– John Paul Jones
– Never made a dent in BR navy
– Main contribution was hurting BR merchant shipping
• American privateers: privately owned armed ships (legal pirates)
Authorized by Congress to attack enemy merchant shipping
Out for patriotism & profit (kept what they stole)
Brought in gold, hurt the enemy, raised morale
Led BR merchants to pressure Parliament to end war
Yorktown and the Final Curtain
• 1780-1781: darkest period of war for America
– Continental dollars almost worthless (inflation)
– Gov’t bankrupt
– Mutiny & despair prevailed
• Cornwallis marched into a trap at Yorktown
– Unsuccessful operations in VA
– Fell back to Yorktown (Chesapeake Bay) to wait for
supplies (but FR controlled the seas at this point)
– Joint American-FR operation at Yorktown
– Cornwallis trapped at sea by FR & at land by Washington
– October 1781: Cornwallis & 7,000 men surrender
• FR had provided the essential sea power & ½ of troops
for America
** David Bushnell- The Turtle, first sub, 8 small
windows; egg-shaped; 1 person, 3 mph; submerged
for 30 minutes.
– Used once during Revolution, targeted HMS Eagle
Final Curtain
- Yorktown (Oct. 19, 1781)- George Washington & Cornwallis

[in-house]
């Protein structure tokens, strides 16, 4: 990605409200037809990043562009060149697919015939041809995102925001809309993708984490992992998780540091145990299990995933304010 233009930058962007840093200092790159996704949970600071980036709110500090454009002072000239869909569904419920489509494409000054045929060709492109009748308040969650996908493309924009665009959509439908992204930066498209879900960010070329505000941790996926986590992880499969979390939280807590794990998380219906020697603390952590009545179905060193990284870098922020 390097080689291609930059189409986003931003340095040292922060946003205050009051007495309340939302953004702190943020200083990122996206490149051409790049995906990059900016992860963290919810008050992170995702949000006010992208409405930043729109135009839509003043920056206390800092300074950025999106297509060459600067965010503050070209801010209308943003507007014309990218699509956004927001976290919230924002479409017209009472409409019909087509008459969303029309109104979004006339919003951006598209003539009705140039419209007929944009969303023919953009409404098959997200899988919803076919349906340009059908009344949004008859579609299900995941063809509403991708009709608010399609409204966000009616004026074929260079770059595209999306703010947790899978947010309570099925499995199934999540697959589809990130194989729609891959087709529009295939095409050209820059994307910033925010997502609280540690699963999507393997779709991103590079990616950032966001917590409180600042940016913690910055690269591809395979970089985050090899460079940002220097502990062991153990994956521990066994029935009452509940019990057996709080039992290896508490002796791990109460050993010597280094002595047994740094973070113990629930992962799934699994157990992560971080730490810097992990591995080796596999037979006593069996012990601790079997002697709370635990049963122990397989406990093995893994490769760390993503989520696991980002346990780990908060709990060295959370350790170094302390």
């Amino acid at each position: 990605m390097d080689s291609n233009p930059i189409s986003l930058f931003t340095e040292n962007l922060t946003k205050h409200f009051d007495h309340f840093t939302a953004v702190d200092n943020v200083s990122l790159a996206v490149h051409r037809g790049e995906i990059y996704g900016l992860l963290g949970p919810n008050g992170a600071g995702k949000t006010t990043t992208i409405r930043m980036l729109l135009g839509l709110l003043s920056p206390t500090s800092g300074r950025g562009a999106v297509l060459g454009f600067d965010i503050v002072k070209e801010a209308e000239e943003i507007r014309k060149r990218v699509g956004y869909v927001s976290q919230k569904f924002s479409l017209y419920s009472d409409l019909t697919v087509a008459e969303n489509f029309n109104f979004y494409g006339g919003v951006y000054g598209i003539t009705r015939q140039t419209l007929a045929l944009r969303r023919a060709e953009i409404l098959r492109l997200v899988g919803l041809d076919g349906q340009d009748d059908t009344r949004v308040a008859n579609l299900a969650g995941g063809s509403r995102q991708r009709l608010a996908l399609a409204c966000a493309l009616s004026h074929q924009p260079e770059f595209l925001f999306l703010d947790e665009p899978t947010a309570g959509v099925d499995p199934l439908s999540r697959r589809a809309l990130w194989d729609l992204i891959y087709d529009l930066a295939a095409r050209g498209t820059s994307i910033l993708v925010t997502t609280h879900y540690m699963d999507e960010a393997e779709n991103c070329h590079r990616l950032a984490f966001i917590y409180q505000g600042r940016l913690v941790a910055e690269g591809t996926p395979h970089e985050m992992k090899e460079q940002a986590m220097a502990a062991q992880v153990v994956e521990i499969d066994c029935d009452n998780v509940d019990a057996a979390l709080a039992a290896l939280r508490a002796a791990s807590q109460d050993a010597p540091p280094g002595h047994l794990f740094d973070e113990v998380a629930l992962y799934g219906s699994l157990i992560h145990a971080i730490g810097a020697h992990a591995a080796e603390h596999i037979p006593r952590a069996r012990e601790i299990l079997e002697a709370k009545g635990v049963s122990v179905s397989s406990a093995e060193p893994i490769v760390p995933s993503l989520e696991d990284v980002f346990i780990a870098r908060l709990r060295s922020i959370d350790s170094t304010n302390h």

Surrender of Cornwallis at Yorktown (John Trumbull, 1797). On the right is the American flag,
on the left is the white flag of the French monarchy. Despite the painting's title, Cornwallis
(claiming illness) was not present and is not depicted. Washington is on horseback in the right
background; because the British commander was absent, military protocol dictated that
Washington have a subordinate—-in this case Benjamin Lincoln-—accept the surrender.
Peace at Paris
• King George planned to continue fighting (still had 54,000 troops in
• Fighting continued for a year
– Washington kept army in the field and the states together or else an acceptable peace
treaty might never have been signed
• BR public sick of war (losses around the world)
• March 1782: Lord North’s Tory gov’t collapsed
– Replaced by Whigs (anti-king, anti-war)
• 3 Americans in Paris to negotiate peace